A few weeks ago, we recapped Nebraska’s 2015 Rural Futures Conference here on the blog. It seems as if these days, there’s articles and posts and speeches everywhere denoting why rural communities are so important to Nebraska’s economic growth.
At the conference, Governor Pete Ricketts said that our strong agricultural industry is a cultural factor in this enormous importance: “Agriculture is our largest industry. We grow things and we make things. That’s what we do,” said Ricketts.
The North Platte Bulletin explains that in the speech, Ricketts emphasized that Nebraskans are ideally situated to take advantage of trends towards higher standards of living.
One of the ways to do this is to develop the manufacturing workforce: “Manufacturing allows us to create jobs all across our state, not just in Lincoln and Omaha. Great Nebraska companies are creating jobs in our small towns and rural communities.”
It’s true: we’ve profiled dozens of outstanding manufacturers on the blog that are located in rural areas of Nebraska, and are making a difference in the world in exciting ways. For those who are interested in a manufacturing career, it’s worth expanding your search and exploring positions available in rural areas. Traditionally, job seekers head to urban areas, meaning that competition for positions in Lincoln and Omaha will, by nature, be steeper than competition in Beatrice or Columbus.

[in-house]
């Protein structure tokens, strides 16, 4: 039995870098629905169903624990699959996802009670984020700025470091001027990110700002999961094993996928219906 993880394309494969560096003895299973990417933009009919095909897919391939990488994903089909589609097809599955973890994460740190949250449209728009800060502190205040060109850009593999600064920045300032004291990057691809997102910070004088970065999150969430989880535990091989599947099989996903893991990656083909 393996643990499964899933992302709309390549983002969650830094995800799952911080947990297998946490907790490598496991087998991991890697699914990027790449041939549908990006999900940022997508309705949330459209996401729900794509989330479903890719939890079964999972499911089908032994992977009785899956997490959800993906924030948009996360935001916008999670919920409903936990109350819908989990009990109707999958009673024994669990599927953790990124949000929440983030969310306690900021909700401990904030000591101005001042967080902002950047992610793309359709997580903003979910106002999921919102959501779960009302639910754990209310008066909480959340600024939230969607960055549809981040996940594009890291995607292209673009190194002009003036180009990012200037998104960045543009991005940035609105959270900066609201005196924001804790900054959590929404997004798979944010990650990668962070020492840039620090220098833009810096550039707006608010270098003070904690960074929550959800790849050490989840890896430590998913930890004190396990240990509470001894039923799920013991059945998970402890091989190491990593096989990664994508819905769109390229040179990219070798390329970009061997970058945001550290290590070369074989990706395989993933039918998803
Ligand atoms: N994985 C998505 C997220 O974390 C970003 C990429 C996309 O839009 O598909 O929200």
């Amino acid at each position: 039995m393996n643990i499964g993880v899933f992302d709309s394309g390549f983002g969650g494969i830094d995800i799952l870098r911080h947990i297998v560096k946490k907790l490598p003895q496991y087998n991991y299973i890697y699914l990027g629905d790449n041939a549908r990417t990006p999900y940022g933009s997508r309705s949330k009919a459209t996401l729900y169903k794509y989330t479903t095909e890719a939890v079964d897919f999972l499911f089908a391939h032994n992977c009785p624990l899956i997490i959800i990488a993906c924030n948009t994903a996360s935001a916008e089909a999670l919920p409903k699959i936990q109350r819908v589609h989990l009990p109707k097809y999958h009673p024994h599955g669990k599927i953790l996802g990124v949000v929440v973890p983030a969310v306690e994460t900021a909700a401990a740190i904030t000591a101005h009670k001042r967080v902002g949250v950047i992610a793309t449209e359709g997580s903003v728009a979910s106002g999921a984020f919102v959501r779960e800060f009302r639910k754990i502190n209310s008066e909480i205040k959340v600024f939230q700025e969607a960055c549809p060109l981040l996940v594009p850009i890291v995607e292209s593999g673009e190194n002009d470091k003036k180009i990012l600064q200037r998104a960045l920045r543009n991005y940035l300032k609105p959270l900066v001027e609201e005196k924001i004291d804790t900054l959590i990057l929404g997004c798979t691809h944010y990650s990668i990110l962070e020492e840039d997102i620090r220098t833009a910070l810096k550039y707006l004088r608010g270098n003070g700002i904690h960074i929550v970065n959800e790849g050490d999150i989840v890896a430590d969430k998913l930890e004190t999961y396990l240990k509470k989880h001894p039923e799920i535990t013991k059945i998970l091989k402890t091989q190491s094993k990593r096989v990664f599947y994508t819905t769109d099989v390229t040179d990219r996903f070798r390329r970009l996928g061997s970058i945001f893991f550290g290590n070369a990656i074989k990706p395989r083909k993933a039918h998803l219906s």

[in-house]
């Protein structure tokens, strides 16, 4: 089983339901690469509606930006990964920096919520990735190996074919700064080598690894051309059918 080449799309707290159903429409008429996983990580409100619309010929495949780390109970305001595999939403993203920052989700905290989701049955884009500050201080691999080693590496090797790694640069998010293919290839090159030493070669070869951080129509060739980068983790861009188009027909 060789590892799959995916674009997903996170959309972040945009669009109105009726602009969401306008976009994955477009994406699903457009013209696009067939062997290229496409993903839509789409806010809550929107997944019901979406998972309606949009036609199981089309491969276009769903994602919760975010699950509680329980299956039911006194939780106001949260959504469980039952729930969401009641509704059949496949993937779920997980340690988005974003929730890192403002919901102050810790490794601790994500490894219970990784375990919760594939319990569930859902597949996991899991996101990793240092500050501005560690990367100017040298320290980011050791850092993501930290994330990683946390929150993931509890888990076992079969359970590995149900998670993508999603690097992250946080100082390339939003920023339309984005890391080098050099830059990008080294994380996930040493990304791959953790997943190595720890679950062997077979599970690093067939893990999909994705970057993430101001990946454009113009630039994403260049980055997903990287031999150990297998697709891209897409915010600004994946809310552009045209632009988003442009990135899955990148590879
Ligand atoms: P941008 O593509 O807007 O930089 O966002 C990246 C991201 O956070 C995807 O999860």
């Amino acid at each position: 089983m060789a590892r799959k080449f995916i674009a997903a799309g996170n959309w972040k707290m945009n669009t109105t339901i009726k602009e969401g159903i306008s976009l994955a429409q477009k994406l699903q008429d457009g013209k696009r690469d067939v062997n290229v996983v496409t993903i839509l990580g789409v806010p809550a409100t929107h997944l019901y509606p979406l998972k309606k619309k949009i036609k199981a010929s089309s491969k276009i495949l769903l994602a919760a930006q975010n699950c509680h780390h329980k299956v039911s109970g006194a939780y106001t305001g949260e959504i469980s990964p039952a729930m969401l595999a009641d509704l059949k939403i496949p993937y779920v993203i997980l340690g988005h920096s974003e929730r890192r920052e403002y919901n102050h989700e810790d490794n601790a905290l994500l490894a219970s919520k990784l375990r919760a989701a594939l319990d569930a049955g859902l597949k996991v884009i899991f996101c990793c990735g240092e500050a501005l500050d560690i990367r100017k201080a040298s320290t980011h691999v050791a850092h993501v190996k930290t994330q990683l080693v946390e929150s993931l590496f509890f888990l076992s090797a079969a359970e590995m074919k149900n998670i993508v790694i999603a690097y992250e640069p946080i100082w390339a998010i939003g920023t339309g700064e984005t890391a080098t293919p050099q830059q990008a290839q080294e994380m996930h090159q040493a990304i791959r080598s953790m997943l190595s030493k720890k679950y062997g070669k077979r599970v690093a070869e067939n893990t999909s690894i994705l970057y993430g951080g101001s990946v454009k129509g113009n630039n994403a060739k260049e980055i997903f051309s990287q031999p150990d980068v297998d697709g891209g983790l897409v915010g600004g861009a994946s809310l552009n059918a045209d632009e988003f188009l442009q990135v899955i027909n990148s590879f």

Nebraska’s prevalence of agriculture and manufacturing equips small towns to be able to provide a higher standard of living than in many rural communities across the country. If you’re considering looking for a job in a rural area, here are a few of the benefits of packing up and moving out of the big city, rather than in.
1: Space and Cost of Living: There’s no doubt that there are many, many benefits to living in urban areas, but the fact remains that housing costs are generally lower in rural areas. The housing market means that homeowners can own larger homes for lower costs, and receive the added benefit of being close to nature, having yards, and breathing in (generally) cleaner air.
Marquette, Kansas, touting the benefits of rural life, notes that you can “watch the sun set over land, not buildings” and “hear crickets at night, see the stars shine brightly in the sky, and watch children chasing fireflies.” Romanticized? Maybe a little, but there’s certainly a grain of truth.
2: Less Stress: It may not be universal, but rural communities generally deal less with traffic jams, high crime rates, and long lines that make you grit your teeth and want to pull your hair out. Quality of life is wholly improved with less stress in it.
3: Sense of Community: In a study done on rural Canadian towns, researchers found that “the heart of rural and remote living is found in the sense of community that people have. Communities are friendly and everyone knows you. People have a rich history of coming together and supporting each other.”
Rural life certainly provides opportunities to be alone when you want to be, but a smaller population to draw on means a heavier reliance on your neighbors, friends, and family.
It’s complex. Deciding whether or not you’re more comfortable living in a rural or urban area is a very personal choice. However, there is opportunity outside of the big cities, and potentially a higher standard of living to go along with it. Are there any other pros or cons of living in a rural community that we missed? Leave a comment in the section below, anytime!